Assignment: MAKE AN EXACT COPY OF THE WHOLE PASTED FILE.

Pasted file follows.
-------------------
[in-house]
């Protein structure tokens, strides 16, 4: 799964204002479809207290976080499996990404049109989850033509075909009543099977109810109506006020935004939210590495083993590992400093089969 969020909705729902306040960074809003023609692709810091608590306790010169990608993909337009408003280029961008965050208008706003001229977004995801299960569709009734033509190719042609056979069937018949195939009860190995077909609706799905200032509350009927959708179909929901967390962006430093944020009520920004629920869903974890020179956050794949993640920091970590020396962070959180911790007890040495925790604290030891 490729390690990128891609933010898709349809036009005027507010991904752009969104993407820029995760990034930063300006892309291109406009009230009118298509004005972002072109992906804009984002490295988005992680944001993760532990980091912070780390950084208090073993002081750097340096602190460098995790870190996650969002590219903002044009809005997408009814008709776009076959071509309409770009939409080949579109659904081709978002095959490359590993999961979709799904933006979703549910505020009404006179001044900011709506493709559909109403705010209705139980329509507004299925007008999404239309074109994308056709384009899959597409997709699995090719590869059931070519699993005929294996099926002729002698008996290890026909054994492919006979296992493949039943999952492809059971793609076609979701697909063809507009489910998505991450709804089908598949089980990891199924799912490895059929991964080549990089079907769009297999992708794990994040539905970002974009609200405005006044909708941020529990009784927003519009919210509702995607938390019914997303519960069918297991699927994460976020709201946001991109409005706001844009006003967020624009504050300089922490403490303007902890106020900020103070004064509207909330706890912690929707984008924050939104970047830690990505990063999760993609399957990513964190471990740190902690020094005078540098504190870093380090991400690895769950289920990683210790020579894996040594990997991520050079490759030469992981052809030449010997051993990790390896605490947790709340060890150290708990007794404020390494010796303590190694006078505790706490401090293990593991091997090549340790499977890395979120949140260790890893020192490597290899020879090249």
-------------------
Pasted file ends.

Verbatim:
[in-house]
């Protein structure tokens, strides 16, 4: 799964204002479809207290976080499996990404049109989850033509075909009543099977109810109506006020935004939210590495083993590992400093089969 969020909705729902306040960074809003023609692709810091608590306790010169990608993909337009408003280029961008965050208008706003001229977004995801299960569709009734033509190719042609056979069937018949195939009860190995077909609706799905200032509350009927959708179909929901967390962006430093944020009520920004629920869903974890020179956050794949993640920091970590020396962070959180911790007890040495925790604290030891 490729390690990128891609933010898709349809036009005027507010991904752009969104993407820029995760990034930063300006892309291109406009009230009118298509004005972002072109992906804009984002490295988005992680944001993760532990980091912070780390950084208090073993002081750097340096602190460098995790870190996650969002590219903002044009809005997408009814008709776009076959071509309409770009939409080949579109659904081709978002095959490359590993999961979709799904933006979703549910505020009404006179001044900011709506493709559909109403705010209705139980329509507004299925007008999404239309074109994308056709384009899959597409997709699995090719590869059931070519699993005929294996099926002729002698008996290890026909054994492919006979296992493949039943999952492809059971793609076609979701697909063809507009489910998505991450709804089908598949089980990891199924799912490895059929991964080549990089079907769009297999992708794990994040539905970002974009609200405005006044909708941020529990009784927003519009919210509702995607938390019914997303519960069918297991699927994460976020709201946001991109409005706001844009006003967020624009504050300089922490403490303007902890106020900020103070004064509207909330706890912690929707984008924050939104970047830690990505990063999760993609399957990513964190471990740190902690020094005078540098504190870093380090991400690895769950289920990683210790020579894996040594990997991520050079490759030469992981052809030449010997051993990790390896605490947790709340060890150290708990007794404020390494010796303590190694006078505790706490401090293990593991091997090549340790499977890395979120949140260790890893020192490597290899020879090249």